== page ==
Boom in nuclear qualifications

The number of US students earning nuclear engineering degrees has increased for the fifth year in a row.

The data comes from the Oak Ridge Institute for Science and Education, which confirmed that the number of nuclear engineering degrees gained in the next few years is likely to remain at around at the same level. The report added that undergraduate enrolments for nuclear engineering courses had tripled between 2000 and 2008, but that the number still remained below those of the 1970s and early 1990s.

US Nuclear engineering degrees granted, 2000-2008

Continuous study was the number one aim of the majority of 2008's Bachelor-level graduates, with work at nuclear power companies coming second, service in the US military third, and 'other nuclear-related' work in fourth place. The USA has a very significant fleet of over 100 nuclear-powered naval vessels using broadly similar technology to that used in power plants. This leads to a great crossover of experienced staff whose military duties have ended.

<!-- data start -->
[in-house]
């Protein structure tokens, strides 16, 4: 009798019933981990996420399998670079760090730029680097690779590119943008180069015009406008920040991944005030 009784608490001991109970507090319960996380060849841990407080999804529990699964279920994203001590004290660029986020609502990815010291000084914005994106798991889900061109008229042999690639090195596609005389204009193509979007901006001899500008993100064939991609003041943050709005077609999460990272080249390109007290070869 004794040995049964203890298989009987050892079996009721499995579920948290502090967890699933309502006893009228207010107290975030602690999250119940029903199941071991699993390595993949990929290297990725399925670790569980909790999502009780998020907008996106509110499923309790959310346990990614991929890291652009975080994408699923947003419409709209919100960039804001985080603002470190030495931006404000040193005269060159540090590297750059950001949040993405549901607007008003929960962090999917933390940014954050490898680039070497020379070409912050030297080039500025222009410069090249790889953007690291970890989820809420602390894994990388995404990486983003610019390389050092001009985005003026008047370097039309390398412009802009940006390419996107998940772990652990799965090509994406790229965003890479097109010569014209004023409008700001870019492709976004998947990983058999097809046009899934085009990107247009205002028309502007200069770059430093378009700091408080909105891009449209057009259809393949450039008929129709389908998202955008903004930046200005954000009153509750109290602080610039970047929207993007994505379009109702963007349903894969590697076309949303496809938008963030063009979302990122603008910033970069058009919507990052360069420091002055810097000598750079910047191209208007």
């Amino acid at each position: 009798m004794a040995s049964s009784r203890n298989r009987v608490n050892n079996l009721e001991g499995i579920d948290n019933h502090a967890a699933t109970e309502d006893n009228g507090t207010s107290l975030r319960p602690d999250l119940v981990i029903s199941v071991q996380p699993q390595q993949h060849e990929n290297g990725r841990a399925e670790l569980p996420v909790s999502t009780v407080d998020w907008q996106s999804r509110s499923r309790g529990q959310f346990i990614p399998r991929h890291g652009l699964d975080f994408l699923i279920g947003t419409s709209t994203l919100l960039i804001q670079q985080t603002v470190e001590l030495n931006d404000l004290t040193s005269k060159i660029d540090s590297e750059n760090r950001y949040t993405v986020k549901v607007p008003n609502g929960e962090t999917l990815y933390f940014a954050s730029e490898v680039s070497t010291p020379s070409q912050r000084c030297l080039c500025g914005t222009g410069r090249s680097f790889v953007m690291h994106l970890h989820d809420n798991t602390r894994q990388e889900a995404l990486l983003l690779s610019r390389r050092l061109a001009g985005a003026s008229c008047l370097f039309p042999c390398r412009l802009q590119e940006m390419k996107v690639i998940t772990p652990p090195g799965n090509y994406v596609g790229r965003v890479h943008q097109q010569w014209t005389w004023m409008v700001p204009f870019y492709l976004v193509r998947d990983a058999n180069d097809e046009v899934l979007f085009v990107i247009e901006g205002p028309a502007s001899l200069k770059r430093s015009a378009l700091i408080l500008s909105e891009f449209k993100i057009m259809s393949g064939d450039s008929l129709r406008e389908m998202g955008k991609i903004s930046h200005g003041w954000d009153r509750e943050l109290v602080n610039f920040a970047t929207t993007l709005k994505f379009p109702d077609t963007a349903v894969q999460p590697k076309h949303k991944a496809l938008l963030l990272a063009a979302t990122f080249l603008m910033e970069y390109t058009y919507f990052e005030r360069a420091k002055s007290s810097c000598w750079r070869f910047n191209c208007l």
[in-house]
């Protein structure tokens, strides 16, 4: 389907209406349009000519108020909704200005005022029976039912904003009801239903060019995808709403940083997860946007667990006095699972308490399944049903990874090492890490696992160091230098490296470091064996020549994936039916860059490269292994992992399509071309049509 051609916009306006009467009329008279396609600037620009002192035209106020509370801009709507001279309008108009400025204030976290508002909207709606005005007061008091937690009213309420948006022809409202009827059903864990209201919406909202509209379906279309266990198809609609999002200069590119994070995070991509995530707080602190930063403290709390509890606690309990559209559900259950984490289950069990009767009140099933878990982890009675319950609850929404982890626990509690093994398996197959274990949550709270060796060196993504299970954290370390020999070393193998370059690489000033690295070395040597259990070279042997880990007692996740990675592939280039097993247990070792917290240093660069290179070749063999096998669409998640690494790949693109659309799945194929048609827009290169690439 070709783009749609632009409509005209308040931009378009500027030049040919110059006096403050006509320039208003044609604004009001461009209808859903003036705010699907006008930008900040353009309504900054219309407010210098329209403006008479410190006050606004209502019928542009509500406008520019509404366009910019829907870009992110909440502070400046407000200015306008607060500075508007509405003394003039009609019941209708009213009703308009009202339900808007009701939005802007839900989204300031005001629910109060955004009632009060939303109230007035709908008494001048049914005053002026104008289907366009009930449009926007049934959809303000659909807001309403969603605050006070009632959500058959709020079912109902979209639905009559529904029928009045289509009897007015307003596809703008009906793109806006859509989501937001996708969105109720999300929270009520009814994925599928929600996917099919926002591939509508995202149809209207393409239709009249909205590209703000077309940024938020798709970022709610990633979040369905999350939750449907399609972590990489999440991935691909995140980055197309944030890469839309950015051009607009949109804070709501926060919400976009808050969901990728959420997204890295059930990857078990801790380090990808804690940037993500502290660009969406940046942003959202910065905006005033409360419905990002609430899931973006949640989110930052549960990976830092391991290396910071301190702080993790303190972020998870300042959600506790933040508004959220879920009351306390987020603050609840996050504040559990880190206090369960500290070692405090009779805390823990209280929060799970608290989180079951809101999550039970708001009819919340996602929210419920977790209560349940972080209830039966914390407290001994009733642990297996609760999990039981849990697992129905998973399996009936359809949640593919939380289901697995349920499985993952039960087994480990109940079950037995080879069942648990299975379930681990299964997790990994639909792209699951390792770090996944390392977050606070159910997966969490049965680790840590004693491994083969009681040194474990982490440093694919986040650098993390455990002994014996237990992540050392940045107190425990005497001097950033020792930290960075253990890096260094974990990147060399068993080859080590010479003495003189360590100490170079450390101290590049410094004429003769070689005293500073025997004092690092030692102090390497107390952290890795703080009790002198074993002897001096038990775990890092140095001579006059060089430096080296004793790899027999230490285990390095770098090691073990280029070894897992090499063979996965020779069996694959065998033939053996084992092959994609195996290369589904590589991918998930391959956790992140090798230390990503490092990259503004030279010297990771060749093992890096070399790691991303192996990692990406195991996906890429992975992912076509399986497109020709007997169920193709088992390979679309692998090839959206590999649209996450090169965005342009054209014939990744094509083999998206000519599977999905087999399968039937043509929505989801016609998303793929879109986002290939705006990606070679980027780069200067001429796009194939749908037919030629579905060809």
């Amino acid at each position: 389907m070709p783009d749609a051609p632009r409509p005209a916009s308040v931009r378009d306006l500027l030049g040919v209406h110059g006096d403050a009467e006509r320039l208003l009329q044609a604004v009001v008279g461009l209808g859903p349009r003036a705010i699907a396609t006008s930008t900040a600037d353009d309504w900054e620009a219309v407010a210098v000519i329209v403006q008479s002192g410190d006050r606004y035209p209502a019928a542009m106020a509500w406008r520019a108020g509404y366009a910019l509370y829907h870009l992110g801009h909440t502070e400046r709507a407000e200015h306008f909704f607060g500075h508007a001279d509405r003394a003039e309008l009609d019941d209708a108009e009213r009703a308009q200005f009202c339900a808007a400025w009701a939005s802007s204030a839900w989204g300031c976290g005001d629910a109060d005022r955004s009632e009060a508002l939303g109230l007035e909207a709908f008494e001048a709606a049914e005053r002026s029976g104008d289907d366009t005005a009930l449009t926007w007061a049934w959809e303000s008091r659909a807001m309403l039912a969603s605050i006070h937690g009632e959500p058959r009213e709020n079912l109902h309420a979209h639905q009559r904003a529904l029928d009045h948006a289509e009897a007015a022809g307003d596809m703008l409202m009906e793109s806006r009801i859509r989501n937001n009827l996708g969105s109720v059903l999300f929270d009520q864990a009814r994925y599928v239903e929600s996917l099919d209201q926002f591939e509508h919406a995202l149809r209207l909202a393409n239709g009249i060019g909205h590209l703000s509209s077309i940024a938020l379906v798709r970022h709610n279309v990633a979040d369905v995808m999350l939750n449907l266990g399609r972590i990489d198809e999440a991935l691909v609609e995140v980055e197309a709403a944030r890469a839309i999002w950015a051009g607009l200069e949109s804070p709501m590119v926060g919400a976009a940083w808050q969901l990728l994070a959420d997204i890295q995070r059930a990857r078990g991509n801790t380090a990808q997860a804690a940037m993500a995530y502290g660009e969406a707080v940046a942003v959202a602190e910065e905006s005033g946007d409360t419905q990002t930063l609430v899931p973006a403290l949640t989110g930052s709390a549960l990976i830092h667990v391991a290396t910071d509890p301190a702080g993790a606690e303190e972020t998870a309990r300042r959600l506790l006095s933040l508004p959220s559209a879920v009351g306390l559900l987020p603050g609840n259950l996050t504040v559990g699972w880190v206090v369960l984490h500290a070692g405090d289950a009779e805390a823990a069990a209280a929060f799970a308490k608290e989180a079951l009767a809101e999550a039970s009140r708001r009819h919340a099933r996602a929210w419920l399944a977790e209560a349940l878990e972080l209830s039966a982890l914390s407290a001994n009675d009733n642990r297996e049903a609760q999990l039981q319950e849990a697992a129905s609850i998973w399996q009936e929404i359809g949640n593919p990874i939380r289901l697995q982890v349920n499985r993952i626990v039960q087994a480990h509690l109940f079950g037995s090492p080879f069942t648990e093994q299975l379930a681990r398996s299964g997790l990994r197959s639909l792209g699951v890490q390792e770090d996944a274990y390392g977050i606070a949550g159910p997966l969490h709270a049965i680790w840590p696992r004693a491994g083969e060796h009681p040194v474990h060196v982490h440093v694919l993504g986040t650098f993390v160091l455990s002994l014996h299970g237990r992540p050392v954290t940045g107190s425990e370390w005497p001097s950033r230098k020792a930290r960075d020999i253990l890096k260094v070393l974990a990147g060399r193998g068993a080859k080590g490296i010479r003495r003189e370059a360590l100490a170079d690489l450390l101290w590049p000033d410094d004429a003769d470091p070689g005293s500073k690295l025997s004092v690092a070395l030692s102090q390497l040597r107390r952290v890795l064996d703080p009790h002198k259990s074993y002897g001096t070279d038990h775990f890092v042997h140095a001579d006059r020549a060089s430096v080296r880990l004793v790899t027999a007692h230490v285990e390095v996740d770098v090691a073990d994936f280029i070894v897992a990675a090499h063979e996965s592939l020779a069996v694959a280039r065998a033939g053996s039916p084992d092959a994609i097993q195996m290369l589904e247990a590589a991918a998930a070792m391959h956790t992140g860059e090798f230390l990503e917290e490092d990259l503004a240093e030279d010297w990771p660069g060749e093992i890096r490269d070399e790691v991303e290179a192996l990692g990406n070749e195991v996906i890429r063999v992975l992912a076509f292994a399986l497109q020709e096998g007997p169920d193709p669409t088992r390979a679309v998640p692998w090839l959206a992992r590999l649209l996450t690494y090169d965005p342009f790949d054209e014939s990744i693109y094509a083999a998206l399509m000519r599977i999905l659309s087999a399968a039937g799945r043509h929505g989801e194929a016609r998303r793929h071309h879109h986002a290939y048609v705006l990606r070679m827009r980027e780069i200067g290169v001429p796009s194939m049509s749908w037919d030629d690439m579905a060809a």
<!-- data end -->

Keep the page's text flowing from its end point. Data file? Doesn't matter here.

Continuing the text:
For Masters-level graduates, continuous study was also the most popular next step, with 'other nuclear-related' work second and work for Department of Energy contractors in third place.

The institute said that numbers planning to enter the nuclear power industry had tripled since 2000 and reflected the annual numbers hired in the period up to 1998. Among the trends highlighted in the figures this increase "supports other information showing that there is increased interest in nuclear energy as a component of the economy and that there is a growing need to hire replacements to take over from an ageing nuclear workforce."


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